The Vikings tried to fill in the shallows around the towers with debris to gain a better strategic advantage — that didn’t work.  They set fire to their own ships and sent them down the Seine hoping they’d strike the bridges and catch them on fire.  That didn’t work.  They tried to tunnel under the fortifications.  That didn’t work.  And eventually they settled in for a very long siege.  At the end of the day, massive rains came and all the debris and burned ships the Vikings had thrown in the Seine clogged against the bridges, eventually weakening one of them and taking it out.  Even then, the Vikings were basically paid to leave Paris alone and they ended up dragging their ships overland to bypass Paris as they went on their way to Burgundy.  

So on its own, I think that’s a pretty cool story with a lot of action and craziness.  Plus, it’s part of a time period I don’t think we spend a lot of time studying so I was excited to dig into the research and find a way to make learning more about the Vikings fun and entertaining.  

from Wikipedia: Rollo on the Six Dukes statue
in Falaise town square.
And in that research I found one other detail that pretty much locked in my fascination with this whole event.  It has to do with a Viking named Rollo who was one of the chieftains at the siege of Paris.  There really aren’t a lot of records from the Vikings (most everything we know comes from the people they defeated which, as you can imagine, is why Vikings get a pretty bad rap in history) and the records about Rollo vary a bit.  But the basic story is this:

Later in life, Rollo tried to siege Paris again and failed.  He ended up sieging Chartes instead and he was eventually defeated.  By this time, France had been pretty much continually under attack by the Vikings and the main access point for them was the River Seine.  So the King of France (King Charles the Simple) made a deal with Rollo: he would grant Rollo the land around the mouth of the Seine if, in return, Rollo would defend it against the Vikings and he would pledge feudal alliance to the king.  Rollo agreed.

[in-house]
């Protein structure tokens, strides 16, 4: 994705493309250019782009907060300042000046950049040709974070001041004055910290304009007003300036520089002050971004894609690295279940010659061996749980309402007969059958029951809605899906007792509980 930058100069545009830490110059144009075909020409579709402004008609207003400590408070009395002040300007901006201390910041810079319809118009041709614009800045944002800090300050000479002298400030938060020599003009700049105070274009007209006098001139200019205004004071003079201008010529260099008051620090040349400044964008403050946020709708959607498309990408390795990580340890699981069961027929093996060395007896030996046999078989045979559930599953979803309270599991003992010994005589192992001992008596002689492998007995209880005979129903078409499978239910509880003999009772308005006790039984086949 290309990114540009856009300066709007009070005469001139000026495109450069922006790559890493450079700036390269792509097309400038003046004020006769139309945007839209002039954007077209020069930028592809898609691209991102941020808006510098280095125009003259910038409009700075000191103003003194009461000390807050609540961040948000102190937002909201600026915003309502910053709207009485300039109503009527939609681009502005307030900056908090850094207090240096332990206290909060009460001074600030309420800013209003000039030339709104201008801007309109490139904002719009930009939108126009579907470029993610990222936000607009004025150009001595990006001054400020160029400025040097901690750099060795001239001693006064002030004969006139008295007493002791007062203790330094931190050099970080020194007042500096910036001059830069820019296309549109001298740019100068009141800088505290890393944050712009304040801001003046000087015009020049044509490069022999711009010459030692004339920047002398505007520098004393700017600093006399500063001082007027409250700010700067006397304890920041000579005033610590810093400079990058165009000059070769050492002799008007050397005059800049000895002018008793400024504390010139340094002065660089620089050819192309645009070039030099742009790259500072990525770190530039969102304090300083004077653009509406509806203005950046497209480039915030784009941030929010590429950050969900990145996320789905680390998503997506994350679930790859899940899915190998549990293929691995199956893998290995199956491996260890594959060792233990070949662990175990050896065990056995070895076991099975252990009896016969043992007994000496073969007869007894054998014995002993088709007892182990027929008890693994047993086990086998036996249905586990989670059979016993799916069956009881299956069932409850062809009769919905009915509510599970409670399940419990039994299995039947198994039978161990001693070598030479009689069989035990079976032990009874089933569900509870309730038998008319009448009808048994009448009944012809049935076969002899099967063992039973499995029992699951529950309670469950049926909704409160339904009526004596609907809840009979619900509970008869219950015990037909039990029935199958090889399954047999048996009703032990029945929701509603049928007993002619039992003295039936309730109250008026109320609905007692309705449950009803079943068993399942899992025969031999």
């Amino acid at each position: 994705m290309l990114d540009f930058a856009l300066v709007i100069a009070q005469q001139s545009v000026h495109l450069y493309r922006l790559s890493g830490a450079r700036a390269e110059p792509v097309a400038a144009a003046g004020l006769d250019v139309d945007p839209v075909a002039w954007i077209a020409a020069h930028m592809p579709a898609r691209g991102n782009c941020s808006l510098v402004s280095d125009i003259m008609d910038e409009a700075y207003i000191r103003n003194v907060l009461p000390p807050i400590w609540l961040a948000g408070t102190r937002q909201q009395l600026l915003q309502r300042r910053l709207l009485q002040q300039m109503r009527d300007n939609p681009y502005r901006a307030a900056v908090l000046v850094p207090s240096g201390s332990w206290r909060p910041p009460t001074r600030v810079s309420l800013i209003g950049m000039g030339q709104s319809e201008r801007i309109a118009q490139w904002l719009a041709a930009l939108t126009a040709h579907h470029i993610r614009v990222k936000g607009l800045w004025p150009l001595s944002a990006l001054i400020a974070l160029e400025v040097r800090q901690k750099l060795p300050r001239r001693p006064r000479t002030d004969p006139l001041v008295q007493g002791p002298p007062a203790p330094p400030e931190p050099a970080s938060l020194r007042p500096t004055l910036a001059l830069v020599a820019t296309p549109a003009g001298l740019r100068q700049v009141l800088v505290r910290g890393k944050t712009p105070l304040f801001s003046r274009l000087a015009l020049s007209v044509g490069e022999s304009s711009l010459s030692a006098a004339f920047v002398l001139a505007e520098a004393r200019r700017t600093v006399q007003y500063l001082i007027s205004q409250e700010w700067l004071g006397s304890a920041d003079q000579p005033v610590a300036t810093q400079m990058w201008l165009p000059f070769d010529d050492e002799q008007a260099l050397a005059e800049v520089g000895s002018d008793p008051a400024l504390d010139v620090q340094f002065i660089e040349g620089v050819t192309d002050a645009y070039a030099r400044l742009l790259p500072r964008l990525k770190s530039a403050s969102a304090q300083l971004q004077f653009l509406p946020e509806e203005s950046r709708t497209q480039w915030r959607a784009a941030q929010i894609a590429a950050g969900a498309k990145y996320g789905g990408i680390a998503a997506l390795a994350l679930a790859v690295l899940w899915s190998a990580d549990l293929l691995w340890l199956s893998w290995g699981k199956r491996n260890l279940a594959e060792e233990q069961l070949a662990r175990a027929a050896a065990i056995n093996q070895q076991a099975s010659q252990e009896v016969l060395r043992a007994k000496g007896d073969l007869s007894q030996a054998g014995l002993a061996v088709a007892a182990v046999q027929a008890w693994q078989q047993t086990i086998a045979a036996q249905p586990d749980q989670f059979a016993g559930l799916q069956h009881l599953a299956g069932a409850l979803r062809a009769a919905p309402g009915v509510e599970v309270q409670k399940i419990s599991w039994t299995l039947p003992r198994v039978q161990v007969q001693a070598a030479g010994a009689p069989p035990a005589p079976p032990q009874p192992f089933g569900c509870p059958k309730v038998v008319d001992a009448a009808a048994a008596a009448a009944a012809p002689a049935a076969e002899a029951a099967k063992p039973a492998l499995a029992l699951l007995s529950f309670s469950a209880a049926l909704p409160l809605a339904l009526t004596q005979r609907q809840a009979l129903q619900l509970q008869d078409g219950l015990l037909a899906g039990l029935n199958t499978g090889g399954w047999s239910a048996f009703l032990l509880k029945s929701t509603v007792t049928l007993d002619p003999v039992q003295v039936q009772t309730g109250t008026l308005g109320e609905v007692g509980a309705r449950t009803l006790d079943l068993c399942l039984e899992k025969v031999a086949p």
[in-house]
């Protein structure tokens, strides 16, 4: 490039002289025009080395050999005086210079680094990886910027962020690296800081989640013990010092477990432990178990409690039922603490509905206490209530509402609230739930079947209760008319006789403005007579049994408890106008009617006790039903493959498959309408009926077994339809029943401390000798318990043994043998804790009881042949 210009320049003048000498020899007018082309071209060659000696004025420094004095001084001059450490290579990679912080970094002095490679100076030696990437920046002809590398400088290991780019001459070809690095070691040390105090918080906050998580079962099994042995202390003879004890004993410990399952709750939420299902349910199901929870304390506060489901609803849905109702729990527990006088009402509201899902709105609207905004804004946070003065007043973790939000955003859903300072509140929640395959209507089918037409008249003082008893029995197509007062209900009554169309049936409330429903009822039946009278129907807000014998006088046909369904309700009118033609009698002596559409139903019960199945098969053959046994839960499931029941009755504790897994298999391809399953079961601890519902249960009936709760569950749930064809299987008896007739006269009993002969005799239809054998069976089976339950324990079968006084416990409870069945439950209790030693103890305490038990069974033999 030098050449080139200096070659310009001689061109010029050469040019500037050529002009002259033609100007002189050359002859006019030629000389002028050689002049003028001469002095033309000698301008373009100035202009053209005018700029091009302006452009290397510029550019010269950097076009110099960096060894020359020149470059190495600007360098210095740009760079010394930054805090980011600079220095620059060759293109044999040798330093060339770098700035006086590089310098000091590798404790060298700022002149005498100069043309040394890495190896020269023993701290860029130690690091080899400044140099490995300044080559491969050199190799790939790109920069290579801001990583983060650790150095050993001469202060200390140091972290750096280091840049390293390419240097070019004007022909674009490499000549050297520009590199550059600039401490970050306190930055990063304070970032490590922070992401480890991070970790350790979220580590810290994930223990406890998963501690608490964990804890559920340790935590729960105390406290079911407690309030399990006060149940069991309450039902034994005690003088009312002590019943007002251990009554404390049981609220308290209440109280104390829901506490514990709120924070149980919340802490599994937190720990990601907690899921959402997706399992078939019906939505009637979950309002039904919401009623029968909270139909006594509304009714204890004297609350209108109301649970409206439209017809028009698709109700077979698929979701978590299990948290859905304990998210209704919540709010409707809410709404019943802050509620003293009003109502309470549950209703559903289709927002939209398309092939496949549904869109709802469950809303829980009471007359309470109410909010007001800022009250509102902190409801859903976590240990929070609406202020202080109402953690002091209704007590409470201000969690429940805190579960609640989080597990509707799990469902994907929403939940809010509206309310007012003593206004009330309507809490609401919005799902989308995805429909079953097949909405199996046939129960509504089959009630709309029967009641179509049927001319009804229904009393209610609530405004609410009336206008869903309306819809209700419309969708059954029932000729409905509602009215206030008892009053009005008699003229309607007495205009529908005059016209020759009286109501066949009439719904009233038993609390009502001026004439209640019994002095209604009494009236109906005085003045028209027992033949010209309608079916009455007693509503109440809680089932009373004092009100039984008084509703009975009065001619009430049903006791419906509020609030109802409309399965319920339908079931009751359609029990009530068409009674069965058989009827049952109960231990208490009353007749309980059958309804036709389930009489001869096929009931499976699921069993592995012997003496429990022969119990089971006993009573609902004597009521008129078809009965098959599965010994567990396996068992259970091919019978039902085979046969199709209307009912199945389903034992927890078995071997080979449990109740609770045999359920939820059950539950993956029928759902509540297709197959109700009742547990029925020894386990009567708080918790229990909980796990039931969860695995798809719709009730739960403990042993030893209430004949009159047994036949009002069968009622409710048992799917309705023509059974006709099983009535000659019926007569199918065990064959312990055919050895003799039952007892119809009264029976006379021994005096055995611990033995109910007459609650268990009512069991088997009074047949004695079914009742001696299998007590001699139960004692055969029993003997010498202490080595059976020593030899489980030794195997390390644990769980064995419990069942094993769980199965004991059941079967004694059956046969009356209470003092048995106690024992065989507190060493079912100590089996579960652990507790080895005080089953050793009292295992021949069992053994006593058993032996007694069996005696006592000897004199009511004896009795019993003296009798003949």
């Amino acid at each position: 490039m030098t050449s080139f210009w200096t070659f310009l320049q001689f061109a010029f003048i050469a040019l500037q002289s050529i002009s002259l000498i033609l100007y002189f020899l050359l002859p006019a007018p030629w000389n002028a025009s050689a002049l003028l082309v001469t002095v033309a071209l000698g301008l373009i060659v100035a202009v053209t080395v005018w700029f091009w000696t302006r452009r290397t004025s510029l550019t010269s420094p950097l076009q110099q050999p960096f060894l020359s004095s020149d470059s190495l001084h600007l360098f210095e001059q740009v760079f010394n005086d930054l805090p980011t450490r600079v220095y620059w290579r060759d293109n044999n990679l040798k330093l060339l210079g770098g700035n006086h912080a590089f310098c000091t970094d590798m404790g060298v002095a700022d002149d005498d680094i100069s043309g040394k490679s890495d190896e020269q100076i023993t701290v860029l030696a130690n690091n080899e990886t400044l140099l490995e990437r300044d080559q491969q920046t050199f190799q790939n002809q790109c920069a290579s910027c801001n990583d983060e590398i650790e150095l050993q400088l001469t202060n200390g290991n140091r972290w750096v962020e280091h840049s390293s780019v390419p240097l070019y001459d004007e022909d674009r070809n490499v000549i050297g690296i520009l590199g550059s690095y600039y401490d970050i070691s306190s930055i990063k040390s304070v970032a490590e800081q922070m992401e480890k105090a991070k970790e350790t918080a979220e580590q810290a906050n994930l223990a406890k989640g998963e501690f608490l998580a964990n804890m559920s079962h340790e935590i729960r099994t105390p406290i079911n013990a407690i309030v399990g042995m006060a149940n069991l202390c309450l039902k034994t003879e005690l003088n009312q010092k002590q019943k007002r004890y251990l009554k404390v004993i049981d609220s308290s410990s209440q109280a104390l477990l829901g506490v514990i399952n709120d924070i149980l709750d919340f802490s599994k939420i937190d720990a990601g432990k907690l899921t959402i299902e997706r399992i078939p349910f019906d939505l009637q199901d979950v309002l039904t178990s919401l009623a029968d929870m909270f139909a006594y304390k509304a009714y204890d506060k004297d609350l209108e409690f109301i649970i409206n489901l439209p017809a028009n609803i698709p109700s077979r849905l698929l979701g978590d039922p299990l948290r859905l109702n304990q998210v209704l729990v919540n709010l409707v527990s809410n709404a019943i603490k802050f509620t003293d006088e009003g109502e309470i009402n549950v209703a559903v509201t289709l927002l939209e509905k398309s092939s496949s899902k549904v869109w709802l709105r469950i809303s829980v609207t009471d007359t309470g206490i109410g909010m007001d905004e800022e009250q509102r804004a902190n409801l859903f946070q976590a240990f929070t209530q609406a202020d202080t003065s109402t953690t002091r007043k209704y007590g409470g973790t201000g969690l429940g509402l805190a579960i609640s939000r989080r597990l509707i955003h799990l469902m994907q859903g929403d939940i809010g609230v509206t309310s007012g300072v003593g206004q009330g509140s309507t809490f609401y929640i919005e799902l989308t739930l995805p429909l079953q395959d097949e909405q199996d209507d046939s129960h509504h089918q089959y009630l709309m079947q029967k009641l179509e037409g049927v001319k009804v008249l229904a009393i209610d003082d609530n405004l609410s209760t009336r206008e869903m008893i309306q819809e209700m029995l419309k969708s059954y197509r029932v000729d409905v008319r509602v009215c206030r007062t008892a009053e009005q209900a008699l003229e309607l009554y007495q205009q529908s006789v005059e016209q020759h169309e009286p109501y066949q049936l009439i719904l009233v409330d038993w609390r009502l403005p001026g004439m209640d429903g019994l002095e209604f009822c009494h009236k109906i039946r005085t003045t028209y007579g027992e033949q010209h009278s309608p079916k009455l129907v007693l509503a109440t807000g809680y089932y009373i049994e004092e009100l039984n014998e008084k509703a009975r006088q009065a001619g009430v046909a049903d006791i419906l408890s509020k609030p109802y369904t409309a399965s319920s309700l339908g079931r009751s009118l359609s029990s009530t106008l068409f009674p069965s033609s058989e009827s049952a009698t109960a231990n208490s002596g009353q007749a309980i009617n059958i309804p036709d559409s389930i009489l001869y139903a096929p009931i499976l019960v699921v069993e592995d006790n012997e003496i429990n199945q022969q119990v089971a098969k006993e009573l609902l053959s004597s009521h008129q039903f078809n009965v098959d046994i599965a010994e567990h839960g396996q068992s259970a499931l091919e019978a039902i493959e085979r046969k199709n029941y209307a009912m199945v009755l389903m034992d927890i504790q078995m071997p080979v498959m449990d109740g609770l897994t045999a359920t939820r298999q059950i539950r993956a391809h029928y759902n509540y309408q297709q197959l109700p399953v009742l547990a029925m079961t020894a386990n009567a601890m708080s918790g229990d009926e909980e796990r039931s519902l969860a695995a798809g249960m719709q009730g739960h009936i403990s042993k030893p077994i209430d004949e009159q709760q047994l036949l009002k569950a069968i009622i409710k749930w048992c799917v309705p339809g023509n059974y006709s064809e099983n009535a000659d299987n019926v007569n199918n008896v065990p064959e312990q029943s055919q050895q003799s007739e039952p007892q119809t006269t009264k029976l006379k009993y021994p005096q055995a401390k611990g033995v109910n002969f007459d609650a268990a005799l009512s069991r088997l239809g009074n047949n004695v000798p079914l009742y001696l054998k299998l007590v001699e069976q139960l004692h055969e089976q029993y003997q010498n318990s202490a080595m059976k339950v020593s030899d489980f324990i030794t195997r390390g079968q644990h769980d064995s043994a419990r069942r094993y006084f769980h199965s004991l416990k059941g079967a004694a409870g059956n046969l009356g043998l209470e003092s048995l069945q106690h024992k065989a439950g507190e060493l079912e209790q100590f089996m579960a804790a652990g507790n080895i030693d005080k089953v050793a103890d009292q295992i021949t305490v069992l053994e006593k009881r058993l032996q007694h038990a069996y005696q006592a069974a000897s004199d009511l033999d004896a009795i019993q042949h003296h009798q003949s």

That land he was given was therefore called Normandy —  the land settled by the Norman or North Men, i.e. the Norse.  This alone fascinated me… but there’s more!  Rollo is the great-great-great grandfather of William the Conqueror and thus Rollo is the ancestor of every current European monarch.

So you have this one guy — this one Viking — who has had an enormous impact on history (think of the role Normandy has played in history!  Think of the role of William the Conqueror!!) and yet I’d never heard of him before.  Once I learned all of this, I knew I had to write about it!

There are two other details that made writing about Rollo and the Viking siege of Paris really fun.  The first is that when Rollo pledged fealty to the King, he refused to bend his knee and kiss the king’s foot as required and for a moment it looked as though the treaty would fall through.  Eventually Rollo ordered someone else do it in his place but that Viking also refused to bend his knee so he simply raised the King’s foot all the way up to his mouth, topping the King over.  I have to admit, I found this pretty hilarious.

The final detail that made me fall in love with Rollo’s story… my husband is also one of his descendants.  It’s a small world after all!  

1 comment:

jonyangorg said...

Sounds like the funnest research ever!